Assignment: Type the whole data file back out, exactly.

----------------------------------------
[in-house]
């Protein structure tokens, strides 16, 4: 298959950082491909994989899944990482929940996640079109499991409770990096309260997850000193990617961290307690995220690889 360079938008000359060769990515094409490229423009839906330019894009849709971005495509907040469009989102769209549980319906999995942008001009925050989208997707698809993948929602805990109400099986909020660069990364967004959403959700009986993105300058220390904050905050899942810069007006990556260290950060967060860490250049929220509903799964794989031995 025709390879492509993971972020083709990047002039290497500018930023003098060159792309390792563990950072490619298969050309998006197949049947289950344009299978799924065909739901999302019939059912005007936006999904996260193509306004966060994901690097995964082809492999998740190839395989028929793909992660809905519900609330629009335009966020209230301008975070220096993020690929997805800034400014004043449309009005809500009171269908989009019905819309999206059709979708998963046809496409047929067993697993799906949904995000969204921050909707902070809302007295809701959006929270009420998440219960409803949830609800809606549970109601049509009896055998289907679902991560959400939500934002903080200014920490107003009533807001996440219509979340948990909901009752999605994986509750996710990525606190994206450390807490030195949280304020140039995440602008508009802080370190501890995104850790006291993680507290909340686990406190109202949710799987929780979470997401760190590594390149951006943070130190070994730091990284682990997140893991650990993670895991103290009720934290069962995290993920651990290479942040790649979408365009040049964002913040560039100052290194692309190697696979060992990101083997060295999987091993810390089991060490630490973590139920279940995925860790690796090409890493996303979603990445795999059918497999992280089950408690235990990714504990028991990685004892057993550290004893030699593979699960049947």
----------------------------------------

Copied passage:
[in-house]
């Protein structure tokens, strides 16, 4: 298959950082491909994989899944990482929940996640079109499991409770990096309260997850000193990617961290307690995220690889 360079938008000359060769990515094409490229423009839906330019894009849709971005495509907040469009989102769209549980319906999995942008001009925050989208997707698809993948929602805990109400099986909020660069990364967004959403959700009986993105300058220390904050905050899942810069007006990556260290950060967060860490250049929220509903799964794989031995 025709390879492509993971972020083709990047002039290497500018930023003098060159792309390792563990950072490619298969050309998006197949049947289950344009299978799924065909739901999302019939059912005007936006999904996260193509306004966060994901690097995964082809492999998740190839395989028929793909992660809905519900609330629009335009966020209230301008975070220096993020690929997805800034400014004043449309009005809500009171269908989009019905819309999206059709979708998963046809496409047929067993697993799906949904995000969204921050909707902070809302007295809701959006929270009420998440219960409803949830609800809606549970109601049509009896055998289907679902991560959400939500934002903080200014920490107003009533807001996440219509979340948990909901009752999605994986509750996710990525606190994206450390807490030195949280304020140039995440602008508009802080370190501890995104850790006291993680507290909340686990406190109202949710799987929780979470997401760190590594390149951006943070130190070994730091990284682990997140893991650990993670895991103290009720934290069962995290993920651990290479942040790649979408365009040049964002913040560039100052290194692309190697696979060992990101083997060295999987091993810390089991060490630490973590139920279940995925860790690796090409890493996303979603990445795999059918497999992280089950408690235990990714504990028991990685004892057993550290004893030699593979699960049947």